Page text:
Function groups related statements that are executed together to perform a specific task. To define a function,  we use the keyword 'def' followed by the name of the function and then parentheses that may include relevant parameters. 

def add(a, b):
    print(f'{a} + {b} = {a + b}')

add(10, 20)

In the above example:

  • We defined a function called 'add'.
  • The function specifies two parameters i.e a and that should be replaced with actual arguments when the function is being called.
  • When calling the function 'add' we passed two arguments  10 and 20 to match the parameters a and b, respectively.

That is typically how arguments works in Python i.e the parameters are specified in the function's declarations, then the actual values are passed as arguments when the function is being called.

The difference between parameters and arguments

Sometimes, the terms 'parameter' and 'argument' are used interchangeably when dealing with functions. However, there is a clear distinction between the two which may not be very apparent.

The main difference between parameters and arguments is that parameters are used in function declaration while arguments are the actual values passed when the function is being called. The following diagram demonstrates this better:

parameters vs arguments in Python

Literarily speaking, parameters are simply placeholders for the values that will be passed as arguments when the function is called.

def add(a, b):
    # a and b above are parameters
    print(f'{a} + {b} = {a + b}')

#20 and 30 below are passed as arguments for parameters a and b, respectively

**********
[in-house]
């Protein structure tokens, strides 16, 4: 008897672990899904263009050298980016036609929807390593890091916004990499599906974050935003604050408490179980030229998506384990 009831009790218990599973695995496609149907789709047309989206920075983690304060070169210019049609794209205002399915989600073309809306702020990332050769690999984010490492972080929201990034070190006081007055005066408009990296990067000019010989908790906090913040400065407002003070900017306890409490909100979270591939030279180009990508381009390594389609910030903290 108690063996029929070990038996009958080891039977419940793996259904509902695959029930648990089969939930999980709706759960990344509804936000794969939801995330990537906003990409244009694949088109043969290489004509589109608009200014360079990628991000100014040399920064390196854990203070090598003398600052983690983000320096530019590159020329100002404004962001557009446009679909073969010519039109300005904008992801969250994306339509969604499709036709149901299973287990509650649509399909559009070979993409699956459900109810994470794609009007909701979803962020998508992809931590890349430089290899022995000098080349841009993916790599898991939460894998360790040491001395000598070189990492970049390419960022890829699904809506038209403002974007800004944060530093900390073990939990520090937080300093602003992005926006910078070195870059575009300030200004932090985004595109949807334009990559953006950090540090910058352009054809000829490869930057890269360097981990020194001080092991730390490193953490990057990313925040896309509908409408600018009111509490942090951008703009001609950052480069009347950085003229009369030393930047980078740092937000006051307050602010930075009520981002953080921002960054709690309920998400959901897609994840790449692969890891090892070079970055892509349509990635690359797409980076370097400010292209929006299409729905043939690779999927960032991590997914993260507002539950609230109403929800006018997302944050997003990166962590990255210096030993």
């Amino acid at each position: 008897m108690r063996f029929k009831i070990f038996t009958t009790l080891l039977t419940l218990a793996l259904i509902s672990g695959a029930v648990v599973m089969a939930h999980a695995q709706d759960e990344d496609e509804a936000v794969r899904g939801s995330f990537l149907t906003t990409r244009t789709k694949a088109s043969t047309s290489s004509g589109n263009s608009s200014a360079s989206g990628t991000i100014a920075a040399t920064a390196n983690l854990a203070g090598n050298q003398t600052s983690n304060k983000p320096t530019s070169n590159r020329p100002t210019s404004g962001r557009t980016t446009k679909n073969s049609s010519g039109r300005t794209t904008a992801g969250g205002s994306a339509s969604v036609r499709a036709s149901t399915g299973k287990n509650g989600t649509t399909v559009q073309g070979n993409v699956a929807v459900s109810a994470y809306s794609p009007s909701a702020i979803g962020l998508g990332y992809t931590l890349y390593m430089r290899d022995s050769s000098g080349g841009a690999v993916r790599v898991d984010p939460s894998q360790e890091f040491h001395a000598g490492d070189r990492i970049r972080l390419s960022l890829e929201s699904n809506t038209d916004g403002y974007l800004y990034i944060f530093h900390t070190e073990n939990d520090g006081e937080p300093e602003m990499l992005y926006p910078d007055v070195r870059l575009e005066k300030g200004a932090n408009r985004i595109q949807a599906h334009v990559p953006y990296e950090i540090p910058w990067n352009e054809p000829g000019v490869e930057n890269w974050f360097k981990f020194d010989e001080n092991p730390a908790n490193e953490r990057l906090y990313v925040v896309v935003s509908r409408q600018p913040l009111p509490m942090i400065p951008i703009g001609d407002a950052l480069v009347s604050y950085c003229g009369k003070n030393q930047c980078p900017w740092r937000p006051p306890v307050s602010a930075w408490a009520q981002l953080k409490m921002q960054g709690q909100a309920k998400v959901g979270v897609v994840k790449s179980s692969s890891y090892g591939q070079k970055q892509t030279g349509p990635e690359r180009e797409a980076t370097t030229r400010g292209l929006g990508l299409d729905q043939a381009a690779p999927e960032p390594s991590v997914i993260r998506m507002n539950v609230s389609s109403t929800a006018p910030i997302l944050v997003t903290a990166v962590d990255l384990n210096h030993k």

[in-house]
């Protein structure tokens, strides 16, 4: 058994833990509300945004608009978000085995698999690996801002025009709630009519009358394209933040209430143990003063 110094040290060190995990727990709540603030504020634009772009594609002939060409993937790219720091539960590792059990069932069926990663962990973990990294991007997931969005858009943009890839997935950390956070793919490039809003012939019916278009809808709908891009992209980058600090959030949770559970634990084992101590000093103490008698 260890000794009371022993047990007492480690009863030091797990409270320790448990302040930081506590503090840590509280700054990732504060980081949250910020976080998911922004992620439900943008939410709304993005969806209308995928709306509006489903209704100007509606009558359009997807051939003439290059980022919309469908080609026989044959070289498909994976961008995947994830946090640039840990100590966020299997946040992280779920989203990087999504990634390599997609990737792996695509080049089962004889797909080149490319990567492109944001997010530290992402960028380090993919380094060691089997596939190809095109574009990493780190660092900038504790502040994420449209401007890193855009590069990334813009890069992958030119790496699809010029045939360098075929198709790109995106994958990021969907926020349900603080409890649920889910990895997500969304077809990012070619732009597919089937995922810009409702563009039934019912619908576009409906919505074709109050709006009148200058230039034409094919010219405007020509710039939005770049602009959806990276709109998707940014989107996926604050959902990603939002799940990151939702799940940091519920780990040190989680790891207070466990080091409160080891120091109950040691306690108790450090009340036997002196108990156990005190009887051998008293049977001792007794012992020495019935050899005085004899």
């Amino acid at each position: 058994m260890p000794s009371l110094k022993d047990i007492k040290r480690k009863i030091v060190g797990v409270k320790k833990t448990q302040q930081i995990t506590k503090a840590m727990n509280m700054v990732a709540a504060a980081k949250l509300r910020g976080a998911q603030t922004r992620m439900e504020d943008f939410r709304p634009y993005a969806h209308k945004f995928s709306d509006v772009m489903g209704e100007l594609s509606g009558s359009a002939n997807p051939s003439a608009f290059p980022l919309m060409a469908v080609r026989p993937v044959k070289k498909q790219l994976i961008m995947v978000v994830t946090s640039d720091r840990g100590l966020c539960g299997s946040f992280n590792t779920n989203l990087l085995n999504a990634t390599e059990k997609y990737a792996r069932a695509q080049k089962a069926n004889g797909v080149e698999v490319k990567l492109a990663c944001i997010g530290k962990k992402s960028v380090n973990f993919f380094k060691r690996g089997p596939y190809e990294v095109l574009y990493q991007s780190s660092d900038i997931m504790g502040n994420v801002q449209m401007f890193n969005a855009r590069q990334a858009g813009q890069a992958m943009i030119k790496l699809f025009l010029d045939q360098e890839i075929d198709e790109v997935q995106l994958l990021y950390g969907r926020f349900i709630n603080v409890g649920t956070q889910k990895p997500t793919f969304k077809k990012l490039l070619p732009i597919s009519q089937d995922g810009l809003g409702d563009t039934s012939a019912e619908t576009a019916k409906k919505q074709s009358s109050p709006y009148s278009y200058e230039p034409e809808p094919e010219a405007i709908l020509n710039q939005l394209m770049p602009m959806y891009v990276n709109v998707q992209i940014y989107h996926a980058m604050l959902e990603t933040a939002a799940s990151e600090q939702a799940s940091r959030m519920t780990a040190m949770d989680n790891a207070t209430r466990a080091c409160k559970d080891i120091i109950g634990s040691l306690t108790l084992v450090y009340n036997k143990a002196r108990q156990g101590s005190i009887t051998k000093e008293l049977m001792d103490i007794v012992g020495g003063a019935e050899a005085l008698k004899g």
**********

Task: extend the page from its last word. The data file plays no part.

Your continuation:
add(20, 30)

Types of arguments

There are two type of arguments in Python i.e Positional Arguments  and  Keyword Arguments.

Positional arguments

Positional arguments are arguments passed to a function in a specific order, based on their position in the function call. 

positional arguments example

def prod(a, b):
    print(f'{a} x {b} = {a + b}')

prod(3, 4)

Note that in the above example:

  • values 3 and 4 are passed as positional arguments when calling the function. 
  • The values are automatically assigned to parameters a and b depending on their posltion in the function call.
def greater(a, b, c):
     print(max([a, b, c]))

greater(10, 3, 7)

Similarly, in the above example, argument 10 is assigned to parameter, 3 to parameter b and 7   to parameter c.

As you have noted above, in positional arguments, the order of the arguments is important as each arguments is assigned to the parameters that matches its posltion  i.e The first argument is assigned to the first parameter, the second argument to the second parameters and so on.

keyword arguments